* Your assessment is very important for improving the work of artificial intelligence, which forms the content of this project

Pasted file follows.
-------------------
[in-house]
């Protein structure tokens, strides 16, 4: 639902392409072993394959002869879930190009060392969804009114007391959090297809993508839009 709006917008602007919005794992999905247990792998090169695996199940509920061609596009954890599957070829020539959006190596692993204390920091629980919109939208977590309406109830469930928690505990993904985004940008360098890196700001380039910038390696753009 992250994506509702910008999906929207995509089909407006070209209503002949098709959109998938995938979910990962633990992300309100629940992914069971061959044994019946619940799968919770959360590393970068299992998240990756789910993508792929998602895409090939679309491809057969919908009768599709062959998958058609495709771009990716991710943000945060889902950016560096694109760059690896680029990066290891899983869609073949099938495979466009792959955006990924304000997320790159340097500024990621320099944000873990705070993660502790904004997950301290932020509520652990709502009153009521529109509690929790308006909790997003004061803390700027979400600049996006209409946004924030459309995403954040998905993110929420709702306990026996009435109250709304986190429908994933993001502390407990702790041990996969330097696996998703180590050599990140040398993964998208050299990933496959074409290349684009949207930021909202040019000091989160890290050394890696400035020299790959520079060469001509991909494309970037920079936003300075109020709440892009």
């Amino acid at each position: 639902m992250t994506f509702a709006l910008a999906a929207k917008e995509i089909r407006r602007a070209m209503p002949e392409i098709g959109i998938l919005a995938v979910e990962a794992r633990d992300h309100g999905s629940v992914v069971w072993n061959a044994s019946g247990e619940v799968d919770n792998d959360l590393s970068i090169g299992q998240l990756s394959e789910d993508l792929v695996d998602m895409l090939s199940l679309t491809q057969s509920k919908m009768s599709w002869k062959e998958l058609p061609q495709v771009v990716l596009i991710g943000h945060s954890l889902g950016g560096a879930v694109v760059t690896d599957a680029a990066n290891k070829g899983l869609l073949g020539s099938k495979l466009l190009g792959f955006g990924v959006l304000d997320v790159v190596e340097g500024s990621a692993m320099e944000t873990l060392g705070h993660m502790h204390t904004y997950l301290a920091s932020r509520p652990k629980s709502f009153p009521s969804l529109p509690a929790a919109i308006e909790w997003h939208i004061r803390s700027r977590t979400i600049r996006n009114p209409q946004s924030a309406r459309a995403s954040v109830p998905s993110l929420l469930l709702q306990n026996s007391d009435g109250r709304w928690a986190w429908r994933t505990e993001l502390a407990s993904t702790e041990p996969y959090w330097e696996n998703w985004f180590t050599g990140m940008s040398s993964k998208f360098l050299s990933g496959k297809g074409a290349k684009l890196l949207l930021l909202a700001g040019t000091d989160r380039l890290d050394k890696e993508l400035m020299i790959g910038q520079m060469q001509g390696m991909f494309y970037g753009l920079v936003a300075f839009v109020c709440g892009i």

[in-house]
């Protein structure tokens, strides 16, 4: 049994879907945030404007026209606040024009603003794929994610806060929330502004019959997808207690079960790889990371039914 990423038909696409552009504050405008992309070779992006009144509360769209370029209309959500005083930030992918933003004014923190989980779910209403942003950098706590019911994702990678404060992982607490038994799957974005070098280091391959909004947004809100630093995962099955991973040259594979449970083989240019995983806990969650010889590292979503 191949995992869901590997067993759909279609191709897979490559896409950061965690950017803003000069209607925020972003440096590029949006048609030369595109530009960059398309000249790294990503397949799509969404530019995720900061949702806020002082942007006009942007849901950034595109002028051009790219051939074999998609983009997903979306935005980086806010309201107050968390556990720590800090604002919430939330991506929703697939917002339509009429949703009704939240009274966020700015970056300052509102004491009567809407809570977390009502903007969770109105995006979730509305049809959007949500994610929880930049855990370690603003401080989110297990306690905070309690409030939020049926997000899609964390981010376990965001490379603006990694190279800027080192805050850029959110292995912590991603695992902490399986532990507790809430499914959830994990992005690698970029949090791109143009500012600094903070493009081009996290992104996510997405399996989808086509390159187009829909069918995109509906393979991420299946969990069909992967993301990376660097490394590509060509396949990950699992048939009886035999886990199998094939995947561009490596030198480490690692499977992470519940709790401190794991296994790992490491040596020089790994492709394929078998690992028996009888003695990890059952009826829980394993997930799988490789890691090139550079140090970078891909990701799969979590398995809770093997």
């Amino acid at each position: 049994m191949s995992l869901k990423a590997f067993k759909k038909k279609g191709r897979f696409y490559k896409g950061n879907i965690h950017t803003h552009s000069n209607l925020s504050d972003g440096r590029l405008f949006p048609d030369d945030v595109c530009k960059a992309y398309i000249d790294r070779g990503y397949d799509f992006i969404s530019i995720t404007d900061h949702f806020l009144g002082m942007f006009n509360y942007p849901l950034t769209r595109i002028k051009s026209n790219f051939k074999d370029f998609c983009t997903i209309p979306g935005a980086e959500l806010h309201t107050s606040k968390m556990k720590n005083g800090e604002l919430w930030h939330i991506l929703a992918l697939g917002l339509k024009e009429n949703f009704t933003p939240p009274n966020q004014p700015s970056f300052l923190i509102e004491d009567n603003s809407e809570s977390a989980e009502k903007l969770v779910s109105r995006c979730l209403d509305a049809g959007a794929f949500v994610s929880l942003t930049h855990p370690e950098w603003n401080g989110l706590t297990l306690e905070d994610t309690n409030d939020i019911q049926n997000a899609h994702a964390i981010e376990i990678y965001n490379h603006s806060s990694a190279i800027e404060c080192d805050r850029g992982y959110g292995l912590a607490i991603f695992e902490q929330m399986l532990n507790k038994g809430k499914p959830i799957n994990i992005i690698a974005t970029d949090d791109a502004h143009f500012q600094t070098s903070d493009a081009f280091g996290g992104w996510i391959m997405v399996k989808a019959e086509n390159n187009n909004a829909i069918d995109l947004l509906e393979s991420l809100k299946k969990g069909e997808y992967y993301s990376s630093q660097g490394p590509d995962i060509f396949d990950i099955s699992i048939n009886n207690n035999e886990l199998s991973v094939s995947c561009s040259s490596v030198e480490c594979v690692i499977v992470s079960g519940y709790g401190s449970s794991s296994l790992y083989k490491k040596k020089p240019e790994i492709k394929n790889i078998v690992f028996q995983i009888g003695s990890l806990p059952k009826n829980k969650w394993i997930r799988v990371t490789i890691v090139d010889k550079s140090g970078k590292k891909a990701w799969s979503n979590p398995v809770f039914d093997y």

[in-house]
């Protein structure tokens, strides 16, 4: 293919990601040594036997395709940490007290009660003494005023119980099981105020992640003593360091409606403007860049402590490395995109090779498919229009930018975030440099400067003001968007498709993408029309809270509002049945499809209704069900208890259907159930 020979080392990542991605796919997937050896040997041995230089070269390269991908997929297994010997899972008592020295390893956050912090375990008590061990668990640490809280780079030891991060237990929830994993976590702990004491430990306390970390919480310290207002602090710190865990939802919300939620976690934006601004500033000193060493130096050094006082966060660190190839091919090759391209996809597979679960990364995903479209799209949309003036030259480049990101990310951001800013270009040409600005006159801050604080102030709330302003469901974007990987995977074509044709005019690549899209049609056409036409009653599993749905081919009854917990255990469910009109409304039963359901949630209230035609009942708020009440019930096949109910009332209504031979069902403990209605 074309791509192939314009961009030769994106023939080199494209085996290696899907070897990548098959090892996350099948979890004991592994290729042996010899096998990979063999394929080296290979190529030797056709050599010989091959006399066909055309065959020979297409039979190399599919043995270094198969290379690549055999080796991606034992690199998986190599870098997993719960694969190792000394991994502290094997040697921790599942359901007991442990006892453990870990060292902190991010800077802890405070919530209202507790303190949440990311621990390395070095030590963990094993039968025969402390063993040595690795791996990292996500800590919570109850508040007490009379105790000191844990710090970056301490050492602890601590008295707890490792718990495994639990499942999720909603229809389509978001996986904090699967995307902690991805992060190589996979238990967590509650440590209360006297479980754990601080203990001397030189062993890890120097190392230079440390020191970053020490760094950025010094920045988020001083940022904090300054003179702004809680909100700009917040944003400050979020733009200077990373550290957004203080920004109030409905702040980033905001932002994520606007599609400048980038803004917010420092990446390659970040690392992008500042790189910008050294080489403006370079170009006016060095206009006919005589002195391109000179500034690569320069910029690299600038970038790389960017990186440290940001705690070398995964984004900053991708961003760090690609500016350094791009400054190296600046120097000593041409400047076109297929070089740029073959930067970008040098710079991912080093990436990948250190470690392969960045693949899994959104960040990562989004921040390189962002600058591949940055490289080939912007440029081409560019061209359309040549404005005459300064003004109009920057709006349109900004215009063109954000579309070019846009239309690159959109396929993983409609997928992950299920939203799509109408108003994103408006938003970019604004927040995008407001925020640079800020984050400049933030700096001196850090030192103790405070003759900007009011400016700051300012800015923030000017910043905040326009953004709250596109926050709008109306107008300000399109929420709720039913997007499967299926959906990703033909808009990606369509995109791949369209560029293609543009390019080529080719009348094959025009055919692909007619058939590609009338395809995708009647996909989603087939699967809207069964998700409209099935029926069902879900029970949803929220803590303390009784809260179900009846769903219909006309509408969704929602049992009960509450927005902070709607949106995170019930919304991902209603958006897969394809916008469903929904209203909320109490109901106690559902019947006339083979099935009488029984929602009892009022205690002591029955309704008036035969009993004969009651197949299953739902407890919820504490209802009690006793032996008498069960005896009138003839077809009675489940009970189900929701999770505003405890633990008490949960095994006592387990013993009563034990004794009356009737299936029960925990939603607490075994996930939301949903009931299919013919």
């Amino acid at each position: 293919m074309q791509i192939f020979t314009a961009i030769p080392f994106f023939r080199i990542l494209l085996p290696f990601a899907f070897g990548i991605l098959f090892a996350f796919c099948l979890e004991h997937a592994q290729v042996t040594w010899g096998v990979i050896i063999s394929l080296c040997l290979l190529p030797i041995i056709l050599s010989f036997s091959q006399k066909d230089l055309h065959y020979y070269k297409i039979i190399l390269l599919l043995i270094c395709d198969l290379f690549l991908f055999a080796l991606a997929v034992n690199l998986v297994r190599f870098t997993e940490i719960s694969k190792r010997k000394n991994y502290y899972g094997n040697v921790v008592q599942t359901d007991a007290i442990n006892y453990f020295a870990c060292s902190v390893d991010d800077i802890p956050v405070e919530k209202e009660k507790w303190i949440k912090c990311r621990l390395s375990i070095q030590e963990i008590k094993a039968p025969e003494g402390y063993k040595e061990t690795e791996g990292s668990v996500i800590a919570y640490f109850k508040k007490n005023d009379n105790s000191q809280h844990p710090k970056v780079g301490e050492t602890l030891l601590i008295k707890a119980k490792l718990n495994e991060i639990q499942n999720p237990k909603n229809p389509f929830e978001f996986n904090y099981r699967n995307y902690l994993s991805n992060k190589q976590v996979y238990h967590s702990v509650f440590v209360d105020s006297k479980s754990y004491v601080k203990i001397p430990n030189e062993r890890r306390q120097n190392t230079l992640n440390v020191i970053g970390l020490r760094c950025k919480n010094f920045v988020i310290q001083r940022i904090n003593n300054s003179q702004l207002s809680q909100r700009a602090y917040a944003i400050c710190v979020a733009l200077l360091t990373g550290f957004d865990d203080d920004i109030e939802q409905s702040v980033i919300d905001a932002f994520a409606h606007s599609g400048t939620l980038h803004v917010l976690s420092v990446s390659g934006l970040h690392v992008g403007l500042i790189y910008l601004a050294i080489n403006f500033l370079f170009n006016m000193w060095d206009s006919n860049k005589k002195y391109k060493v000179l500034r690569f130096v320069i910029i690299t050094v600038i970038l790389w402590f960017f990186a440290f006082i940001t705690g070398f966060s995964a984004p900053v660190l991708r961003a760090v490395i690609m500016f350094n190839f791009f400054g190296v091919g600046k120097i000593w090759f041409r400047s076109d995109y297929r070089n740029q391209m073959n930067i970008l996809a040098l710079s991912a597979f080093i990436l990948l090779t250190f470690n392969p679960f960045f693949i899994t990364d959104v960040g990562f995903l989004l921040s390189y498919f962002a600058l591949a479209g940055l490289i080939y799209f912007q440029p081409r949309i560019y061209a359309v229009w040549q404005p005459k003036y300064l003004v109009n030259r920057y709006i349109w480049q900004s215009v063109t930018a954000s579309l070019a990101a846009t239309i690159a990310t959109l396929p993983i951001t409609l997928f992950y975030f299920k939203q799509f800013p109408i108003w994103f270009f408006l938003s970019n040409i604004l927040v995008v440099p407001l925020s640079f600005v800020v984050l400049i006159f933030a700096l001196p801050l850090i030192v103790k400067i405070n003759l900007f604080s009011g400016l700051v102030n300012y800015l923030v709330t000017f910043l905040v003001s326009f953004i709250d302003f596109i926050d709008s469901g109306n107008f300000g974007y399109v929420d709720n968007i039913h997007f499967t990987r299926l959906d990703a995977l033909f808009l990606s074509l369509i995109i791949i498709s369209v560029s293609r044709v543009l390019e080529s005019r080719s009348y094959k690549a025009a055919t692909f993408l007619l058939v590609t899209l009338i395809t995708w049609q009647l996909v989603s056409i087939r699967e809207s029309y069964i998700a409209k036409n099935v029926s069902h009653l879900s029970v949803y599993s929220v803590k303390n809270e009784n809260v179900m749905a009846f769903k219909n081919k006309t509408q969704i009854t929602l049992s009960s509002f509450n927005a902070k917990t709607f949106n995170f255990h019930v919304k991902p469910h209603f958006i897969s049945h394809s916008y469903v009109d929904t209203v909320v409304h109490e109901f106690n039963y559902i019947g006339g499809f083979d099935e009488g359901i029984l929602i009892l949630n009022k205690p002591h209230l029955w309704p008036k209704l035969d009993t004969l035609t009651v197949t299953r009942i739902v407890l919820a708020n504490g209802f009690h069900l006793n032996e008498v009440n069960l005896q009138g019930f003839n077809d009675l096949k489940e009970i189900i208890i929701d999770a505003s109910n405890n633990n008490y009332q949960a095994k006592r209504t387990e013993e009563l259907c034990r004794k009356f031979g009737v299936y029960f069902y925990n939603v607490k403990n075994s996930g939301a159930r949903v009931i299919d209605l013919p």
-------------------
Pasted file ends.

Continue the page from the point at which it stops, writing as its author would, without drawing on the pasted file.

Geophysical Research Abstracts Vol. 19, EGU2017-10411, 2017 EGU General Assembly 2017 © Author(s) 2017. CC Attribution 3.0 License. Making mushy magma chambers in the lower continental crust: Cold storage and compositional bimodality Matthew Jackson (1), Jon Blundy (2), and Steve Sparks (2) (1) Department of Earth Science and Engineering, Imperial College London, United Kingdom, (2) School of Earth Sciences, University of Bristol, United Kingdom Increasing geological and geophysical evidence suggests that crustal magma reservoirs are normally low melt fraction ‘mushes’ rather than high melt fraction ‘magma chambers’. Yet high melt fractions must form within these mush reservoirs to explain the observed flow and eruption of low crystallinity magmas. In many models, crystallinity is linked directly to temperature, with higher temperature corresponding to lower crystallinity (higher melt fraction). However, increasing temperature yields less evolved (silicic) melt composition for a given starting material. If mobile, low crystallinity magmas require high temperature, it is difficult to explain how they can have evolved composition. Here we use numerical modelling to show that reactive melt flow in a porous and permeable mush reservoir formed by the intrusion of numerous basaltic sills into the lower continental crust produces magma in high melt fraction (> 0.5) layers akin to conventional magma chambers. These magma-chamber-like layers contain evolved (silicic) melt compositions and form at low (close to solidus) temperatures near the top of the mush reservoir. Evolved magma is therefore kept in ‘cold storage’ at low temperature, but also at low crystallinity so the magma is mobile and can leave the mush reservoir. Buoyancy-driven reactive flow and accumulation of melt in the mush reservoir controls the temperature and composition of magma that can leave the reservoir. The modelling also shows that processes in lower crustal mush reservoirs produce mobile magmas that contain melt of either silicic or mafic composition. Intermediate melt compositions are present but are not within mobile magmas. Silicic melt compositions are found at high melt fraction within the magma-chamber like layers near the top of the mush reservoir. Mafic melt compositions are found at high melt fraction within the cooling sills. Melt elsewhere in the reservoir has intermediate composition, but remains trapped in the reservoir because the local melt fraction is too low to form a mobile magma. The model results are consistent with geochemical data suggesting that lower crustal magma reservoirs supply silicic and mafic melts to arc volcanoes, but intermediate magmas are formed by mixing in shallower reservoirs. We suggest here that lower crustal magma chambers primarily form in response to changes in bulk composition caused by melt migration and chemical reaction in a mush reservoir. This process is different to the conventional and widely applied models of magma chamber formation. Similar processes are likely to operate in shallow mush reservoirs, but will likely be further complicated by the presence of volatile phases, and mixing of different melt compositions sourced from deeper mush reservoirs.